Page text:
Monday, April 8, 2013

Legislators highlight accomplishments and challenges of 2013 session

Delegates Chris Head and Charles Poindexter

Delegates Chris Head and Charles Poindexter

The historic transportation package that passed both houses of Virginia’s legislators received the most attention at the Roanoke Regional Chamber 2013 legislative wrap-up Friday. Those attending the early morning breakfast included Senators Steve Newman and Ralph Smith who both voted against the package along with Delegate Greg Habeeb.

Senator John Edwards and Delegates Charles Poindexter, Chris Head and Onzlee Ware (not participating) voted for the transportation package. By 2016 Edwards said an Amtrak train would be picking up passengers in Roanoke. “Buy your ticket on the Internet, hop on the train, go to sleep then wake up in Boston,” he said. Delegate Head said the funding for passenger rail would help businesses who complain about the difficulty of access to the Roanoke Region.

Senator Smith rejected the higher tax rates especially the .3% increase in the sales tax targeted for transportation. He called it “the creeping factor” with Virginia creeping out of being a low tax state compared to states like Connecticut, Massachusetts and California.

Edwards said the second most important thing for Virginia is the expansion of Medicaid. Up to 400,000 more people would be covered, would create 30,000 jobs and save the state’s contribution to charitable care. Senator Edwards has been appointed to the Health Insurance Reform Commission.

Senator John Edwards

Senator John Edwards

Joyce Waugh President and Secretary of the Roanoke Regional Chamber of Commerce said, “the transportation package is the most momentous thing to happen in recent memory from the General Assembly session.” Previous governors had failed and though it was not to everyone’s liking “the fact that it happened is truly remarkable,” she said. “It had to happen – people are dying on the roads. Business is being impeded and if business can’t get what they need here, eventually they go elsewhere.” It’s one of the legs of the three-legged stool with the other two legs being a strong educated skilled workforce and a good infrastructure. “Those are the underpinnings,” she said.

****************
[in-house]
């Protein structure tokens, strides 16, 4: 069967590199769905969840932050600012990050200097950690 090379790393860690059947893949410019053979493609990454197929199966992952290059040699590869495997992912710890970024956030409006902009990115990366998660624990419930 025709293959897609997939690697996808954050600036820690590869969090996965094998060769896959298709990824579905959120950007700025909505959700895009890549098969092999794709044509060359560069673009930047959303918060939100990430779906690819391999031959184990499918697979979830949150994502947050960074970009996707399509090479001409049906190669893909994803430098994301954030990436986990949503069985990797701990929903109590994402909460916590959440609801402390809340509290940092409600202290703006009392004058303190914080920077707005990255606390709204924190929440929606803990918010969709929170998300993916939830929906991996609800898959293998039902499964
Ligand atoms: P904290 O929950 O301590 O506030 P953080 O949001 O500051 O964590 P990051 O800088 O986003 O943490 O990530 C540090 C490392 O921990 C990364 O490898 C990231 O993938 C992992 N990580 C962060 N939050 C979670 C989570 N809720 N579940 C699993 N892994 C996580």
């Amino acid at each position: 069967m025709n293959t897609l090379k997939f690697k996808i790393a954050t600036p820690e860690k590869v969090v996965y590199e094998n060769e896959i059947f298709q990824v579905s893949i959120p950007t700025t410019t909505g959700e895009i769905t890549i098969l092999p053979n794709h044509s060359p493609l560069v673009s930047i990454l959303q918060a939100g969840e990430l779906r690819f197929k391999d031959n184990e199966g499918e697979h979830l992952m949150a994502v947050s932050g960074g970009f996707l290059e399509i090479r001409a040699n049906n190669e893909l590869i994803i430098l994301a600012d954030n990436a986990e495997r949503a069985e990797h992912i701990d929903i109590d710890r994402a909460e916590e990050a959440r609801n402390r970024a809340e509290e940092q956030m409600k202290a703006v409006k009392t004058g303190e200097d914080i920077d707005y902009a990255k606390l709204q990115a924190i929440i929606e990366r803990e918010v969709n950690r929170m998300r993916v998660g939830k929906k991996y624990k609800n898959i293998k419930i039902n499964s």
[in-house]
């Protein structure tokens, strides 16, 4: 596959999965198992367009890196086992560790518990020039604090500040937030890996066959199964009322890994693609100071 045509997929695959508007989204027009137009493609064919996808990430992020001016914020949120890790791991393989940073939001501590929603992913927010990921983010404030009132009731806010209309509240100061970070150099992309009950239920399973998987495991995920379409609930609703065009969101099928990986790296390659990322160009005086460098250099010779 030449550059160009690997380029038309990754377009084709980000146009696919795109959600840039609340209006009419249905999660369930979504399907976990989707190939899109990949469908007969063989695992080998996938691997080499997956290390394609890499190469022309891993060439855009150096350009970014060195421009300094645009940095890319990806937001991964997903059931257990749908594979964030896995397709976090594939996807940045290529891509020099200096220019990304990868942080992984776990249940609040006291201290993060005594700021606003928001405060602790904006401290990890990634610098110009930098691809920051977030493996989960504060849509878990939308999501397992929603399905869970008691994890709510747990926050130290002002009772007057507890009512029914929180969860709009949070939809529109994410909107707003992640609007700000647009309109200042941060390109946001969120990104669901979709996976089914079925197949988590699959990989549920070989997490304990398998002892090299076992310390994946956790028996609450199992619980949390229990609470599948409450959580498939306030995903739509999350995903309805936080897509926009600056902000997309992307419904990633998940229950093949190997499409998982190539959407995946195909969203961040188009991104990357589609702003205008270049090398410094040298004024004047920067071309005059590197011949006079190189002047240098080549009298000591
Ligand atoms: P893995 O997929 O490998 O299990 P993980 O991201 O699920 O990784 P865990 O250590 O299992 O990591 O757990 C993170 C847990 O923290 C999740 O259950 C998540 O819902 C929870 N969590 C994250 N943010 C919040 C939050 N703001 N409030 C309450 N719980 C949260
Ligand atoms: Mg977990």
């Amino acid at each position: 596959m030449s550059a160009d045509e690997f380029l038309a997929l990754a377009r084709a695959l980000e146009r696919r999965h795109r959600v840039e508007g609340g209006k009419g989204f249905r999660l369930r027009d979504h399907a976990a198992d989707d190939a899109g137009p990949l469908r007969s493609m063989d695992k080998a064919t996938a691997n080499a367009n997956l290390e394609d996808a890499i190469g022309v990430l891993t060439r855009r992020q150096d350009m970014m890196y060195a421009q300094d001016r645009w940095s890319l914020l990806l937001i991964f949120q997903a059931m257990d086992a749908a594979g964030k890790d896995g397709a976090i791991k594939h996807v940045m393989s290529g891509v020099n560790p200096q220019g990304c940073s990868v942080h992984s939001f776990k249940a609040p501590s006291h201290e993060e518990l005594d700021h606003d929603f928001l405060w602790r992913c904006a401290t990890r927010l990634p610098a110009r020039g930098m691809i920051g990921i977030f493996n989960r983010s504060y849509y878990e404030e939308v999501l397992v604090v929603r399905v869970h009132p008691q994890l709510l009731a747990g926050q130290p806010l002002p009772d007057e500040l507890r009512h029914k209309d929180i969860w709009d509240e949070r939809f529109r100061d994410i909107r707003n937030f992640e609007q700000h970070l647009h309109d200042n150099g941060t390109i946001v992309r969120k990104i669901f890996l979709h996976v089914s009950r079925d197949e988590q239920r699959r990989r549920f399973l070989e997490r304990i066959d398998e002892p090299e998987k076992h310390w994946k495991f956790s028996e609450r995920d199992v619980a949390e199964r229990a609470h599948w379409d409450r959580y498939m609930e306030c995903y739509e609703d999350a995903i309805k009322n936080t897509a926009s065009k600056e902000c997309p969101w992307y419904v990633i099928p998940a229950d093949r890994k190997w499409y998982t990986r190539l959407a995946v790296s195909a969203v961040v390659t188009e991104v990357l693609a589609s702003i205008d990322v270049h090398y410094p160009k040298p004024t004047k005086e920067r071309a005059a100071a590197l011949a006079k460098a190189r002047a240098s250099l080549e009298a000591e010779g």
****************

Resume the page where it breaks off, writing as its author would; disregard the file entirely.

Waugh says the Chamber supports the Medicaid expansion because of the services it would provide to uninsured workers. The insurance will be mostly paid by the federal government and in the long term more people having health care can make a difference. “People don’t know what is coming with health care and don’t really know how to react to that – that’s one of the biggest things we hear from our businesses.”

Delegate Poindexter was adamant that Medicaid reform takes place before any expansion. Reforms that would allow pilot programs and manage patient care by having general practitioners refer patients to specialists if needed. The downside is that the number of general practitioners is not sufficient to carry the increase in patients.

Senator Steve Newman

Senator Steve Newman

“We’re talking about a personal responsibility,” said Poindexter. “People have to buy in like eating a proper diet, staying off drugs and reducing alcohol consumption. They need a dog in the fight.” A favorable health outcome for the patient is the goal and the patient bears some responsibility for that. “We can’t force them,” he said, “but with an education program to encourage them to get involved in the process of their own health.” He said the administration of care shouldn’t be a straight fee for service but should be based on the outcome of the service provided to the patient.

“We are insisting on reform before we expand,” said Poindexter.”Until we’re satisfied that the reform measures are put in place just adding more people to the system does not work.” The outcome for the patient is diminished and the cost is too high for taxpayers. Hospitals only get 62 cents on the dollar while caring for Medicaid patients so hospitals tend to release them too soon Poindexter said.

“No I can’t buy the argument that it is free [federal] money – it’s still our taxpayer money.”

 Sen. Ralph Smith

Sen. Ralph Smith

Tori Williams asks questions.

Tori Williams asks questions.

Delegate Greg Habeeb

Delegate Greg Habeeb

Posted By Valerie Garner

Categories: Business, Politics, State Politics

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